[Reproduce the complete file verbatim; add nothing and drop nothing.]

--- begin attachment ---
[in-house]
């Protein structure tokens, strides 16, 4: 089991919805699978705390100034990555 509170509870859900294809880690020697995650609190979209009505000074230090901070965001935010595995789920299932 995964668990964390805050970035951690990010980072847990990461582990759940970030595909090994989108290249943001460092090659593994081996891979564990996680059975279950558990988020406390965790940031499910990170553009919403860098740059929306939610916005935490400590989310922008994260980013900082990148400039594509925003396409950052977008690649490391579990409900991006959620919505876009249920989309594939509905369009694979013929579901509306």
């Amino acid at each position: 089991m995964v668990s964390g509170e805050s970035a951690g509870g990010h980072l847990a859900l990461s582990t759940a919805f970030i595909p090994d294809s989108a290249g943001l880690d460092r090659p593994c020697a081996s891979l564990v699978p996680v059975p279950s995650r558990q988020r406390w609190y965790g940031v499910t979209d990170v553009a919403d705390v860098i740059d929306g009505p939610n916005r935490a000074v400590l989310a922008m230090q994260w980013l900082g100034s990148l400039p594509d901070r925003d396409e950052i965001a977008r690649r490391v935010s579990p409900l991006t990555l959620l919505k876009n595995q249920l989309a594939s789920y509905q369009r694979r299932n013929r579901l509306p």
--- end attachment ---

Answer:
[in-house]
């Protein structure tokens, strides 16, 4: 089991919805699978705390100034990555 509170509870859900294809880690020697995650609190979209009505000074230090901070965001935010595995789920299932 995964668990964390805050970035951690990010980072847990990461582990759940970030595909090994989108290249943001460092090659593994081996891979564990996680059975279950558990988020406390965790940031499910990170553009919403860098740059929306939610916005935490400590989310922008994260980013900082990148400039594509925003396409950052977008690649490391579990409900991006959620919505876009249920989309594939509905369009694979013929579901509306």
């Amino acid at each position: 089991m995964v668990s964390g509170e805050s970035a951690g509870g990010h980072l847990a859900l990461s582990t759940a919805f970030i595909p090994d294809s989108a290249g943001l880690d460092r090659p593994c020697a081996s891979l564990v699978p996680v059975p279950s995650r558990q988020r406390w609190y965790g940031v499910t979209d990170v553009a919403d705390v860098i740059d929306g009505p939610n916005r935490a000074v400590l989310a922008m230090q994260w980013l900082g100034s990148l400039p594509d901070r925003d396409e950052i965001a977008r690649r490391v935010s579990p409900l991006t990555l959620l919505k876009n595995q249920l989309a594939s789920y509905q369009r694979r299932n013929r579901l509306p």